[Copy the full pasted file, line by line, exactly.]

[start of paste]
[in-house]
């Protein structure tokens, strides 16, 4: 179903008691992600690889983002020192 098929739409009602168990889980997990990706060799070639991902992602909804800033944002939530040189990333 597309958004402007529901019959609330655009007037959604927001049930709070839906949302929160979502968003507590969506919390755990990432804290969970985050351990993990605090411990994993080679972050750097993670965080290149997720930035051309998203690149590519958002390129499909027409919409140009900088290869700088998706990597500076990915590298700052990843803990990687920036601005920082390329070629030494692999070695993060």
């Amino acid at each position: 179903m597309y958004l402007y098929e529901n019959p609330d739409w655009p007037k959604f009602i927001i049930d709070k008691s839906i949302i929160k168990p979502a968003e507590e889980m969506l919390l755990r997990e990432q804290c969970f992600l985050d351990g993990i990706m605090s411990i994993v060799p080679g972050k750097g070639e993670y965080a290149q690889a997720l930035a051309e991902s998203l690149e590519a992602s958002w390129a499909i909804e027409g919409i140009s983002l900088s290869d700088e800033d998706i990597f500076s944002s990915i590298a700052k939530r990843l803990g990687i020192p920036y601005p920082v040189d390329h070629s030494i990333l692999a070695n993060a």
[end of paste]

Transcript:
[in-house]
């Protein structure tokens, strides 16, 4: 179903008691992600690889983002020192 098929739409009602168990889980997990990706060799070639991902992602909804800033944002939530040189990333 597309958004402007529901019959609330655009007037959604927001049930709070839906949302929160979502968003507590969506919390755990990432804290969970985050351990993990605090411990994993080679972050750097993670965080290149997720930035051309998203690149590519958002390129499909027409919409140009900088290869700088998706990597500076990915590298700052990843803990990687920036601005920082390329070629030494692999070695993060």
């Amino acid at each position: 179903m597309y958004l402007y098929e529901n019959p609330d739409w655009p007037k959604f009602i927001i049930d709070k008691s839906i949302i929160k168990p979502a968003e507590e889980m969506l919390l755990r997990e990432q804290c969970f992600l985050d351990g993990i990706m605090s411990i994993v060799p080679g972050k750097g070639e993670y965080a290149q690889a997720l930035a051309e991902s998203l690149e590519a992602s958002w390129a499909i909804e027409g919409i140009s983002l900088s290869d700088e800033d998706i990597f500076s944002s990915i590298a700052k939530r990843l803990g990687i020192p920036y601005p920082v040189d390329h070629s030494i990333l692999a070695n993060a």